The USS Lardner was a naval destroyer that served in the U.S. Navy primarily during the Second World War. She was named in honor of Rear Admiral James L. Lardner (1802-1881).
Lardner (DD-487) was laid down on September 15, 1941, by Federal Shipbuilding and Dry Dock in Kearney, New Jersey. She received her official commission on May 13 of 1942 under the command of Lieutenant Commander William M. Sweetner.
Eventually earning 10 battle stars for service in World War II, Lardner began her career in the South Pacific. She arrived in Tongatabu, the main island of Tonga, in September and began undertaking escort and screening duties. Destinations included Noumea, Espiritu Santo, and Guadalcanal, where Lardner bombarded the enemy in support of troop landings.
On September 15, Lardner was screening for Task Force 18 en route to Espiritu Santo when aircraft carrier Wasp (CV-7) was torpedoed and sank. Lardner immediately launched an attack on the enemy and picked up 322 Wasp survivors, conveying them safely to Espiritu Santo the next day.
Lardner spent most of 1943 operating in the waters around the Solomon Islands, escorting transports, screening convoys, and engaging with the enemy in multiple capacities. During the summer of 1944, Lardner was kept busy by assisting in the occupation of Guam, Saipan, and Tinian. She also escorted aircraft carriers during the first raid on the Bonin Islands; in addition, she participated in the Battle of the Philippine Sea.
After a brief overhaul at the Puget Sound Naval Shipyard in Bremerton, Washington, Lardner resumed escort duties in November. On December 27, while on enemy patrol near Pelelieu and Angaur, she rescued five downed aircrew. Through the spring of 1945, Lardner stayed in that area, patrolling and providing escort as needed. In July, she was assigned to logistics support directly off the coast of Japan.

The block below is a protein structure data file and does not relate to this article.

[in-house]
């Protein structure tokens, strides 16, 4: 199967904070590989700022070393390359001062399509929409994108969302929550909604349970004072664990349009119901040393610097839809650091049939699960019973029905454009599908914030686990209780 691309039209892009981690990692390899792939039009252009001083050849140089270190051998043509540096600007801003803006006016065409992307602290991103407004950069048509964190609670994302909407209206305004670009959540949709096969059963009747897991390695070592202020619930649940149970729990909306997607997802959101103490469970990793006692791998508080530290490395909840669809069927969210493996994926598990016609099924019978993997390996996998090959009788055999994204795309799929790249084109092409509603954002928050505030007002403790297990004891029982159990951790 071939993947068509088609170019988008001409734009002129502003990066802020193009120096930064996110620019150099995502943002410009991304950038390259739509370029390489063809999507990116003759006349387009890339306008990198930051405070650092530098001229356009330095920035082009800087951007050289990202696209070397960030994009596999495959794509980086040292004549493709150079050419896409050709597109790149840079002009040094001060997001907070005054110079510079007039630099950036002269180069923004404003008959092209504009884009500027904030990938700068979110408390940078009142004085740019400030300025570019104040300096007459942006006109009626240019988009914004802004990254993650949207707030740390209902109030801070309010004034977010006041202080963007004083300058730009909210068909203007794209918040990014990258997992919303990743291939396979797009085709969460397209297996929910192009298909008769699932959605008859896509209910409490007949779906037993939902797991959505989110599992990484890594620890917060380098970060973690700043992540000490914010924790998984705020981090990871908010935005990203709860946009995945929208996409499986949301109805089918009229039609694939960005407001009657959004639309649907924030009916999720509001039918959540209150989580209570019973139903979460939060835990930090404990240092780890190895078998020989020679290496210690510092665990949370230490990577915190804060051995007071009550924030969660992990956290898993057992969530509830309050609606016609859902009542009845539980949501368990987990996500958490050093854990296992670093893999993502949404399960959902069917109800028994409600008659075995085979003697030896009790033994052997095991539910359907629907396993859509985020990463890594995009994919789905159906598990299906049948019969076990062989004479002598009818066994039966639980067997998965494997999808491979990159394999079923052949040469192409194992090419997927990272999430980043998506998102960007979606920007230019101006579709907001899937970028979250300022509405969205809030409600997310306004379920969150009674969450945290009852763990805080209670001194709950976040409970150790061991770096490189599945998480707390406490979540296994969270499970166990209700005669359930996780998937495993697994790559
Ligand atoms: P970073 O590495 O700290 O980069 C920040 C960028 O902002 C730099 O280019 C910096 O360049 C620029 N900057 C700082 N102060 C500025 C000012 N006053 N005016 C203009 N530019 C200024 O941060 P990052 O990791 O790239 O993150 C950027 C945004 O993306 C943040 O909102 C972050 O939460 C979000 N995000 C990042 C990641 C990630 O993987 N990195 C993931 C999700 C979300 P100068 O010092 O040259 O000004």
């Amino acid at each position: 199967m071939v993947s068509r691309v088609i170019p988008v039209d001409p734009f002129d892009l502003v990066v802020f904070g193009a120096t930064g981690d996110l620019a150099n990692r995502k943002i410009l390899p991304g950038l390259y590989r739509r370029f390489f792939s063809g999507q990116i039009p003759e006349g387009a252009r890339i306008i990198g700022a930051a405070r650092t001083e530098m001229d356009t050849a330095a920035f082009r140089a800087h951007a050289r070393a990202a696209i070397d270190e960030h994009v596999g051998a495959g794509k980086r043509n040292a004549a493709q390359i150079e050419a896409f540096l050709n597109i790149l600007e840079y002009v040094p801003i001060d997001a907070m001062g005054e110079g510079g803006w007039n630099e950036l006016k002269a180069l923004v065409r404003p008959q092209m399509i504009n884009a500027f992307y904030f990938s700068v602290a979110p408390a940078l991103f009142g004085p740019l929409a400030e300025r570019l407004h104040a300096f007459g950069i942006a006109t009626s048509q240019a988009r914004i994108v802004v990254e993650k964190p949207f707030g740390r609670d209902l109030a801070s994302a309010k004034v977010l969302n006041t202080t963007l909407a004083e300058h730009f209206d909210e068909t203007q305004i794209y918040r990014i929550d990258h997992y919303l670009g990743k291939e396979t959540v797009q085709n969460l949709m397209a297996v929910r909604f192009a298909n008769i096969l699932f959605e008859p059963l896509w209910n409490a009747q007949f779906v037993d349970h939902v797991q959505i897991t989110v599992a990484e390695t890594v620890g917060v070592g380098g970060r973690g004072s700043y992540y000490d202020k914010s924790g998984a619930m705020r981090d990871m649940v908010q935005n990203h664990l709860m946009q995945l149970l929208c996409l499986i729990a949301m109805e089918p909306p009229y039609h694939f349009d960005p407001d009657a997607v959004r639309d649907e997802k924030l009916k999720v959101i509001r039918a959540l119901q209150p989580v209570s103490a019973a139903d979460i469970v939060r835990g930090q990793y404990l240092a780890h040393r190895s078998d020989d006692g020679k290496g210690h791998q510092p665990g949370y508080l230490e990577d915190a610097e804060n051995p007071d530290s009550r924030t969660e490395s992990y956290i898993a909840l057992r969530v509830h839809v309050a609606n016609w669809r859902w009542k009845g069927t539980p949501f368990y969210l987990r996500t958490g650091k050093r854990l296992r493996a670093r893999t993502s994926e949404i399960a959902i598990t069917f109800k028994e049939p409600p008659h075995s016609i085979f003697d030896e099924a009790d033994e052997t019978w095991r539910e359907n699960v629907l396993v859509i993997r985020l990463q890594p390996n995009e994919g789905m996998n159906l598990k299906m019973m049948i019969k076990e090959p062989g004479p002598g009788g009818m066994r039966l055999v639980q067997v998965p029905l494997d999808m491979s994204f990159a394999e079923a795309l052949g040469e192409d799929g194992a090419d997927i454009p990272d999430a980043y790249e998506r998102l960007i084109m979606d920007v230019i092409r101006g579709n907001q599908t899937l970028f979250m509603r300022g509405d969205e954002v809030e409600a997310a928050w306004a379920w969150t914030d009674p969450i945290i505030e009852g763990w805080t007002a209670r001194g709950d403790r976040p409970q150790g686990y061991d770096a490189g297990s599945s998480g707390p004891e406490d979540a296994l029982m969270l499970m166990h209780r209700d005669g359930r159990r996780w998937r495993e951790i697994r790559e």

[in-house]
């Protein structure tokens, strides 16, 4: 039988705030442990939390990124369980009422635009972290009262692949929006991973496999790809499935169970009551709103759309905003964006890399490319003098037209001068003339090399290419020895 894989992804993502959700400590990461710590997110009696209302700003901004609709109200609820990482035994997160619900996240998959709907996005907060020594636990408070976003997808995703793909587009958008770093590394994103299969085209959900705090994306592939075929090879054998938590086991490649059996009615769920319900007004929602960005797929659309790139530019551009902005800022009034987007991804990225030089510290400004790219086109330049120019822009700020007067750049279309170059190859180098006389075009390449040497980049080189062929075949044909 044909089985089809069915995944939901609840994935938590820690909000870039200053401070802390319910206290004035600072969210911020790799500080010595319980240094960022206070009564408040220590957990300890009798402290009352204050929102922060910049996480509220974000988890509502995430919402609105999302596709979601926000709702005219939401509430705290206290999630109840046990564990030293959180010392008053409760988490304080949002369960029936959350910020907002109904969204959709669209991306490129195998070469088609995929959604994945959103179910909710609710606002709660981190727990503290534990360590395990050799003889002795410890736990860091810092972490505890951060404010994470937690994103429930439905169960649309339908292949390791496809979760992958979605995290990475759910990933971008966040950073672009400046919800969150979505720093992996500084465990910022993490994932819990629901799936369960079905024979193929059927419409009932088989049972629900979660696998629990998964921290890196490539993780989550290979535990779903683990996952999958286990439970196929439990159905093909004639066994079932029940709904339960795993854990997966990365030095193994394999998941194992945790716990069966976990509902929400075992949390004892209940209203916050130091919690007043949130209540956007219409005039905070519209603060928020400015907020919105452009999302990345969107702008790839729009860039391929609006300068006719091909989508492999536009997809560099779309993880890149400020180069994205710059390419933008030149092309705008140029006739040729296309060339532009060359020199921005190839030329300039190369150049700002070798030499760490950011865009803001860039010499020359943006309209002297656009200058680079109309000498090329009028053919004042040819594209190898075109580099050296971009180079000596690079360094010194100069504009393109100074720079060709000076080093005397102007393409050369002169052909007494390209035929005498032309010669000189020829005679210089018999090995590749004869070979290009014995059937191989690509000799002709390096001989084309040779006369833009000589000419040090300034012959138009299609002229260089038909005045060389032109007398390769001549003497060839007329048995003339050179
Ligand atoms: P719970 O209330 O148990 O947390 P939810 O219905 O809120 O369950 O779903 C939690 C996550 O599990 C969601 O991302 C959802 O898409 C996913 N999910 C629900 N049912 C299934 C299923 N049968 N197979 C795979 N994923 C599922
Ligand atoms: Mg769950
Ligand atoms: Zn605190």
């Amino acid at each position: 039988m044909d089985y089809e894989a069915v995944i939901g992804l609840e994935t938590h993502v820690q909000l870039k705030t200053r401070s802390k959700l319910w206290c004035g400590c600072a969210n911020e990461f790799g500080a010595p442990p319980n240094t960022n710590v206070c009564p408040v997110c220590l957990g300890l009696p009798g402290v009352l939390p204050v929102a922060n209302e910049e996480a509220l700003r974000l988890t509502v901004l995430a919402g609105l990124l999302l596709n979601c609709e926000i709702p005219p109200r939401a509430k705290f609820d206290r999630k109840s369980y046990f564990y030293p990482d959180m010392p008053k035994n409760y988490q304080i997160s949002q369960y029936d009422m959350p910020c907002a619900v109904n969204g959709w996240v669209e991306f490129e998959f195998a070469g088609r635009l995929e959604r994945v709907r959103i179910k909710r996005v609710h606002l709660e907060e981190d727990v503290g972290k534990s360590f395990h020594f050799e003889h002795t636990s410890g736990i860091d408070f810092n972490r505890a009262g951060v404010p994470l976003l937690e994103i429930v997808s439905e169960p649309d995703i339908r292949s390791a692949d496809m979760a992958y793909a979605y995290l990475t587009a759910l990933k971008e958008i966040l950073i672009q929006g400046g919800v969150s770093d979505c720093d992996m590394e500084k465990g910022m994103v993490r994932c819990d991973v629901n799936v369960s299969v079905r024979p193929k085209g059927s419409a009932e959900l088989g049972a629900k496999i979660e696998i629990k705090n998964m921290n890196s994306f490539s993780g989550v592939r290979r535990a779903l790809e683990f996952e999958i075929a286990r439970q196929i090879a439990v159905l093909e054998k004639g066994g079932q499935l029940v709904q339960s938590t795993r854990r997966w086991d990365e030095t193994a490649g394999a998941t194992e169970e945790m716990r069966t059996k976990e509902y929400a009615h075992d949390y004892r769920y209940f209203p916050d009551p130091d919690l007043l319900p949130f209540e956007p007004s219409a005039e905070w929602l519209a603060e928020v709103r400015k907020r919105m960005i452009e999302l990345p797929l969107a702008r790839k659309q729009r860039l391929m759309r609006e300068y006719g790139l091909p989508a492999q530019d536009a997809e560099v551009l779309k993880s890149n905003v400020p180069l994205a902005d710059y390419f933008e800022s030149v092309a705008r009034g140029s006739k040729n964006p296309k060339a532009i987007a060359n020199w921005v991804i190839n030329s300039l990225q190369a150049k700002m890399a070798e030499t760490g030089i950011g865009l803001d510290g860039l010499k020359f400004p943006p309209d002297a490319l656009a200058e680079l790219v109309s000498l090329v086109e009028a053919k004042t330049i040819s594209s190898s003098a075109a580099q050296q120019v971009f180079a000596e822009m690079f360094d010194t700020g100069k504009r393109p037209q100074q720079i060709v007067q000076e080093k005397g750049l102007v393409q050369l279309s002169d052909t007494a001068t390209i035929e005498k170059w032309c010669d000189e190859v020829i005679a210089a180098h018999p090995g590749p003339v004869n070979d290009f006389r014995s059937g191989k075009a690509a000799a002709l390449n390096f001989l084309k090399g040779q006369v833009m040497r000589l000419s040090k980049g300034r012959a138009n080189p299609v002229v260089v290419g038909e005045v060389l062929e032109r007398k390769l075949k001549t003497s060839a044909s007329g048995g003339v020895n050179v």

Upon the hostilities, Lardner performed her final escort duties in August of 1945. She escorted the crippled vessel Borie (DD-704) to Okinawa, as well as escorting Fleet Admiral Chester Nimitz’ flagship South Dakota (BB-57) to Tokyo Bay. Along with other miscellaneous duties, Lardner next assisted in transporting prisoners of war from Honshu. She came home in December, reaching New York on December 7, 1945. Upon her decommissioning in May, Lardner joined the Atlantic Fleet Reserve and in June, she was transferred to the Turkish Navy as the newly christened Gemlik (D-347).
Asbestos Risk on the USS Lardner (DD-487)
Crew members maintaining engineering equipment aboard the Lardner were exposed to high levels of asbestos, as were crewmen serving in damage control parties. Any time asbestos containing material is handled, friable asbestos fibers can be torn from the surrounding material where they can be inhaled or ingested. Sailors who worked regularly with or near asbestos products over a long period can suffer related illnesses much later in life, including mesothelioma.
Because exposure to asbestos is currently the only known cause of malignant mesothelioma, there are legal options for those who have contracted this condition. Veterans of the USS Lardner should contact a qualified mesothelioma attorney if they have suffered ill health as a result of their service.Sources
“Lardner II.” Dictionary of American Fighting Ships.